The father said, ‘[Perfect] Son, you don’t understand. You’re with me all the time, and everything that is mine is yours—but this is a wonderful time, and we had to celebrate. This brother of yours was dead, and now he’s alive! He was lost, and he’s found!’”

We don’t know how the Perfect son reacted after that. The story ends abruptly there. He may have lived the rest of his life resenting his younger brother. I hope not. I hope that by God’s grace his heart was softened and he came to forgive his brother and welcome him home. 

But if you identify with the Perfect son, you know it’s hard. It’s hard when you play by the rules and then someone who does not play by the rules still gets God’s love. But that’s why we call it grace. Grace is a gift. Grace is God’s love for all people. There are no exceptions. 

God loved the Perfect son AND God loved the Partier just the same, with the fullness of God’s love. That is the beauty of grace. Of course God is sad when we waste our lives away. But God still loves us. That is the message of this story. 

So how about you? Do you identify more with the Perfect son? Have you lived your life playing by the rules? Even if you try, it’s impossible to be perfect all the time. Or are you the Partier? Are you a rebel? Either way, there is a place for you in God’s family. That is the good news! Neither one is better or worse than the other. They each come to God in their own way.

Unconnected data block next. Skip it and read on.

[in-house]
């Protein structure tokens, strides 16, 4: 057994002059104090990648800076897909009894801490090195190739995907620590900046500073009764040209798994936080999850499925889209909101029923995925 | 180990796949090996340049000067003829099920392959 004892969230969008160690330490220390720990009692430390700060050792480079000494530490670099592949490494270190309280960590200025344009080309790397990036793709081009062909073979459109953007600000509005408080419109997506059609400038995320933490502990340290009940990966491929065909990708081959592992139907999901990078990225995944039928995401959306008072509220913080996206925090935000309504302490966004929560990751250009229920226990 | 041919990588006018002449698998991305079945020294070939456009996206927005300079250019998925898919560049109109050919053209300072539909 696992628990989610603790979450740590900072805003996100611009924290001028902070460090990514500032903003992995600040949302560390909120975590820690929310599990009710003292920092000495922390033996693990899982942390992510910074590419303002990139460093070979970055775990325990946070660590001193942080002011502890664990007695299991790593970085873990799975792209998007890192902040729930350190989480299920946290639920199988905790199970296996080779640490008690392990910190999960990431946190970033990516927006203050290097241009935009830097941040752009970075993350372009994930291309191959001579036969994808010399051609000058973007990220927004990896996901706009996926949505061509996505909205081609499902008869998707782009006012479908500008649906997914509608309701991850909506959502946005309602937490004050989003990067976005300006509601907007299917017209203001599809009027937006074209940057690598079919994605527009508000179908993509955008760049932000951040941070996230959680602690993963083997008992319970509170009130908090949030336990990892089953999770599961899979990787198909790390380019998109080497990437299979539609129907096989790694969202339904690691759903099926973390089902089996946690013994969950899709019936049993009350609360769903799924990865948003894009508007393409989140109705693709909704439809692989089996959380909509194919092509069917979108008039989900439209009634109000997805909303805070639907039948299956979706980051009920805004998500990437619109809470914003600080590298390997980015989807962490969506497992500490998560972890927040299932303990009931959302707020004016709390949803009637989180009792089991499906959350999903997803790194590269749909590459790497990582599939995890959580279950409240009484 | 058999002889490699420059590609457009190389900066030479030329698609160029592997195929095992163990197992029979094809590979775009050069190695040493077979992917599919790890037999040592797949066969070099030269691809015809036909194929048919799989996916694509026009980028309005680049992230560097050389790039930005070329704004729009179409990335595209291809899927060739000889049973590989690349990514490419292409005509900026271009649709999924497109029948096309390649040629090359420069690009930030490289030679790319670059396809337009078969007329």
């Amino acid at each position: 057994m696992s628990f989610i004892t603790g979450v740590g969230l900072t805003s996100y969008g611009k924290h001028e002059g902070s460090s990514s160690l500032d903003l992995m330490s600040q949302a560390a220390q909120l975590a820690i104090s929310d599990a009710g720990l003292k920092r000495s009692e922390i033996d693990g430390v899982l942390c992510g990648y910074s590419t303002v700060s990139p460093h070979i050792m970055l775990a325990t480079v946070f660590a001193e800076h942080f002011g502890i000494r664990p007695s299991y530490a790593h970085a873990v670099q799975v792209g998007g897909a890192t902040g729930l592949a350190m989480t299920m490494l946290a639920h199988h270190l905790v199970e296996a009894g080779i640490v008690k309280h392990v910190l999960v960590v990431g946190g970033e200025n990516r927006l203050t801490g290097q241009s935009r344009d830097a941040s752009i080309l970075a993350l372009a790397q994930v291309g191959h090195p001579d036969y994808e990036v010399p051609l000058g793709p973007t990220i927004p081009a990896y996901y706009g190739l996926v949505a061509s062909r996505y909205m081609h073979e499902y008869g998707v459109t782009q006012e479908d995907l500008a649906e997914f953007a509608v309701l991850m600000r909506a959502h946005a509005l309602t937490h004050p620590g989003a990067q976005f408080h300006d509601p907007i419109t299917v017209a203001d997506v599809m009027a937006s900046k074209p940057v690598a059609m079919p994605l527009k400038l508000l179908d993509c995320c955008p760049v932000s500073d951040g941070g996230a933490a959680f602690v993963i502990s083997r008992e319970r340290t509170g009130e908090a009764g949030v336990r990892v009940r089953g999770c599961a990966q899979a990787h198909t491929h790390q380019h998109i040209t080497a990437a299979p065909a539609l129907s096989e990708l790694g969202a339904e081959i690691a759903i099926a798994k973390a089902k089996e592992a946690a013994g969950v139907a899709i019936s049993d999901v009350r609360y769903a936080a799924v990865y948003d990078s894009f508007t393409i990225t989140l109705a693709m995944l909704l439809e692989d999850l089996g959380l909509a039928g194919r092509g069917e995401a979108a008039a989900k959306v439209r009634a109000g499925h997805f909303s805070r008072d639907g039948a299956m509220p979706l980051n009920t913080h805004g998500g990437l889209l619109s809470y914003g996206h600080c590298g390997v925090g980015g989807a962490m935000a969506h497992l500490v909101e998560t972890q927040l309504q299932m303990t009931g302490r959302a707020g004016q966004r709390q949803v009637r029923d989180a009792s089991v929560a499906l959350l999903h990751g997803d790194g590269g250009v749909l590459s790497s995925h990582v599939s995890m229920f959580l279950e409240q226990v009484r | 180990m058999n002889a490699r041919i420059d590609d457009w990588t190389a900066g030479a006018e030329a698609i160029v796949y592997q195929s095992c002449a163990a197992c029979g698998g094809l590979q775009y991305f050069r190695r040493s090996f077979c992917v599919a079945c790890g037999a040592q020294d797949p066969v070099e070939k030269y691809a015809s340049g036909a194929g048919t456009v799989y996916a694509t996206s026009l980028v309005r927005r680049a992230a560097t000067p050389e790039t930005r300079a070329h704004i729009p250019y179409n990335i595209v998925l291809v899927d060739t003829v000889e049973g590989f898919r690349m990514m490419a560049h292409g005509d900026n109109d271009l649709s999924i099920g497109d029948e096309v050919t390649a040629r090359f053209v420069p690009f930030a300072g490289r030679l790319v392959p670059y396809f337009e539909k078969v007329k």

It’s hard for us to wrap our minds around this truth. Our culture values the Perfect son more. We judge the Partier. We want them to come around. But God stands ready, with arms open wide, to receive them both. God stands ready, with arms open wide, to receive each one of us. God knows you, and God loves you. No matter how much you mess up. Even if you try to be perfect. Either way. God loves you. What a blessing! Amen.